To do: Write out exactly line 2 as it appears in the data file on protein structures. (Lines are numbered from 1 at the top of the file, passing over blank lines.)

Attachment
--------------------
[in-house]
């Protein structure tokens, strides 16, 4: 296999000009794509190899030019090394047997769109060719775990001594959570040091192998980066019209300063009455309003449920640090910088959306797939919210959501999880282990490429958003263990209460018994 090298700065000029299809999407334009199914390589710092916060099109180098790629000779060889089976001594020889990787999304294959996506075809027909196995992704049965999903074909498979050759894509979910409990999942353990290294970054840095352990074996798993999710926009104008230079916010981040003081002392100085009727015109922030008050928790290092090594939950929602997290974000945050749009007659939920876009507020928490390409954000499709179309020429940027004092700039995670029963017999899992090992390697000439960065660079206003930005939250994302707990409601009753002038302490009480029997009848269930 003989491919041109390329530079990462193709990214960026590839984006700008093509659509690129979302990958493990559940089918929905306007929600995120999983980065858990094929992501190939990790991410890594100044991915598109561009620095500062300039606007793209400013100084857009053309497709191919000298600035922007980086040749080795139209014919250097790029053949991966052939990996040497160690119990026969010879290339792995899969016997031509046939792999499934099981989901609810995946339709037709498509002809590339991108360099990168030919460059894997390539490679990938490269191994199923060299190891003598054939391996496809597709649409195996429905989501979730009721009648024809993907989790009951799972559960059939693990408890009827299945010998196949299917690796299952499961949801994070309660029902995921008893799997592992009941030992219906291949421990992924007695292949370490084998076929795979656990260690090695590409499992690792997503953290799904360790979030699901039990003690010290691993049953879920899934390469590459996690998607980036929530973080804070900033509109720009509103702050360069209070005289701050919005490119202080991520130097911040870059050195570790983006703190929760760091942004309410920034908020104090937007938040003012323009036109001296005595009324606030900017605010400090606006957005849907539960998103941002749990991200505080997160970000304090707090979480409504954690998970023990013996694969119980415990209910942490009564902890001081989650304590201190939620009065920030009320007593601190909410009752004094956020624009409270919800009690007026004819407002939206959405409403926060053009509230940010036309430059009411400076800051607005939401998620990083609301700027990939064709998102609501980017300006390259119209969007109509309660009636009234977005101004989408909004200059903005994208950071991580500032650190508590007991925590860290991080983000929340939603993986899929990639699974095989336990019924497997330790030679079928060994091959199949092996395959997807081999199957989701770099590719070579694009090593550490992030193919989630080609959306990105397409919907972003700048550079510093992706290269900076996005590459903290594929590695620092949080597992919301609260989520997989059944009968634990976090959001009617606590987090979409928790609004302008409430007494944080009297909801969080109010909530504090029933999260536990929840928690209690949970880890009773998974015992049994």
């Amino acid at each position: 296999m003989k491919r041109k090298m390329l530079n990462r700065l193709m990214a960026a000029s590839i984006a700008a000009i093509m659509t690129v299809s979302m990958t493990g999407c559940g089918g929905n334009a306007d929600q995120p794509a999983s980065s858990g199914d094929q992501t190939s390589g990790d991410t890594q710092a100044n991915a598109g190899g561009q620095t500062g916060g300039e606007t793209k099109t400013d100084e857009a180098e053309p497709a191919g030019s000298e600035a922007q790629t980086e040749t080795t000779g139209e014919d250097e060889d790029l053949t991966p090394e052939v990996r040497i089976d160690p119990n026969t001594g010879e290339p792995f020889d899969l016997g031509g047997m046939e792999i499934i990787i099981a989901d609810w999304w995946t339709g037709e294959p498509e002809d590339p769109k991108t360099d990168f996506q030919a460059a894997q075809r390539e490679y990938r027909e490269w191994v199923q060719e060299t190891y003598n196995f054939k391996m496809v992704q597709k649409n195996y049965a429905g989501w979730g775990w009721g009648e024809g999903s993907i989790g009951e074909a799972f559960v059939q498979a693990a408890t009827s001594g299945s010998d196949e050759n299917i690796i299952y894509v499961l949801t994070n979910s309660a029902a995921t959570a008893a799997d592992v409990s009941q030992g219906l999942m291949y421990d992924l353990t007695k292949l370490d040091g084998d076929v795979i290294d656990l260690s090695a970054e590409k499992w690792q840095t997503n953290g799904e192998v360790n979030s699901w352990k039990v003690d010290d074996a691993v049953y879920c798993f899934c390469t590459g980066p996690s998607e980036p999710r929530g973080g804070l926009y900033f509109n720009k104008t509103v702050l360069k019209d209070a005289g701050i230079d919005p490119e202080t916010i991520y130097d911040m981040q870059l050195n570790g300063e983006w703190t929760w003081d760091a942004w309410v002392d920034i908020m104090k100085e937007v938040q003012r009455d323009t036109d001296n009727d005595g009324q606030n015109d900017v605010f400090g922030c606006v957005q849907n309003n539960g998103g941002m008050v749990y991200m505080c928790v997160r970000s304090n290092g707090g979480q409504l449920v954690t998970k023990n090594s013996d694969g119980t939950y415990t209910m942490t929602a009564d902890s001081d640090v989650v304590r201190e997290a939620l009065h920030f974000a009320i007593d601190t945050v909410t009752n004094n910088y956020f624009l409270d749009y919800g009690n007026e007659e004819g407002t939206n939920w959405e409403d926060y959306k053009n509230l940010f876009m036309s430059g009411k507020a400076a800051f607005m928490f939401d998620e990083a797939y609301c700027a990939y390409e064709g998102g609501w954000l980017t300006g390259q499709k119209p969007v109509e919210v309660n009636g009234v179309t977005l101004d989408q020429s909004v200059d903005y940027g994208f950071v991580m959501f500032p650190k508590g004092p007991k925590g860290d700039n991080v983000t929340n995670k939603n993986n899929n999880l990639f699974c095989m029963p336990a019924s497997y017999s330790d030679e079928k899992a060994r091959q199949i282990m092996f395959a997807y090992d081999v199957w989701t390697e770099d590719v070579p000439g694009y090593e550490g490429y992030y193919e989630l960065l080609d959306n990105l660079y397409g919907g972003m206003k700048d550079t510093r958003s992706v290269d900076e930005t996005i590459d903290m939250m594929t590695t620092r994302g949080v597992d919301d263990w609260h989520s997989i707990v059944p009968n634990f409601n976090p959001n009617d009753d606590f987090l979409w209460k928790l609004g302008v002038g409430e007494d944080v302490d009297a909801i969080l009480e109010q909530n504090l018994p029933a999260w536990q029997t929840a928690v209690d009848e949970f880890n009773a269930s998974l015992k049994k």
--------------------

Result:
């Protein structure tokens, strides 16, 4: 296999000009794509190899030019090394047997769109060719775990001594959570040091192998980066019209300063009455309003449920640090910088959306797939919210959501999880282990490429958003263990209460018994 090298700065000029299809999407334009199914390589710092916060099109180098790629000779060889089976001594020889990787999304294959996506075809027909196995992704049965999903074909498979050759894509979910409990999942353990290294970054840095352990074996798993999710926009104008230079916010981040003081002392100085009727015109922030008050928790290092090594939950929602997290974000945050749009007659939920876009507020928490390409954000499709179309020429940027004092700039995670029963017999899992090992390697000439960065660079206003930005939250994302707990409601009753002038302490009480029997009848269930 003989491919041109390329530079990462193709990214960026590839984006700008093509659509690129979302990958493990559940089918929905306007929600995120999983980065858990094929992501190939990790991410890594100044991915598109561009620095500062300039606007793209400013100084857009053309497709191919000298600035922007980086040749080795139209014919250097790029053949991966052939990996040497160690119990026969010879290339792995899969016997031509046939792999499934099981989901609810995946339709037709498509002809590339991108360099990168030919460059894997390539490679990938490269191994199923060299190891003598054939391996496809597709649409195996429905989501979730009721009648024809993907989790009951799972559960059939693990408890009827299945010998196949299917690796299952499961949801994070309660029902995921008893799997592992009941030992219906291949421990992924007695292949370490084998076929795979656990260690090695590409499992690792997503953290799904360790979030699901039990003690010290691993049953879920899934390469590459996690998607980036929530973080804070900033509109720009509103702050360069209070005289701050919005490119202080991520130097911040870059050195570790983006703190929760760091942004309410920034908020104090937007938040003012323009036109001296005595009324606030900017605010400090606006957005849907539960998103941002749990991200505080997160970000304090707090979480409504954690998970023990013996694969119980415990209910942490009564902890001081989650304590201190939620009065920030009320007593601190909410009752004094956020624009409270919800009690007026004819407002939206959405409403926060053009509230940010036309430059009411400076800051607005939401998620990083609301700027990939064709998102609501980017300006390259119209969007109509309660009636009234977005101004989408909004200059903005994208950071991580500032650190508590007991925590860290991080983000929340939603993986899929990639699974095989336990019924497997330790030679079928060994091959199949092996395959997807081999199957989701770099590719070579694009090593550490992030193919989630080609959306990105397409919907972003700048550079510093992706290269900076996005590459903290594929590695620092949080597992919301609260989520997989059944009968634990976090959001009617606590987090979409928790609004302008409430007494944080009297909801969080109010909530504090029933999260536990929840928690209690949970880890009773998974015992049994």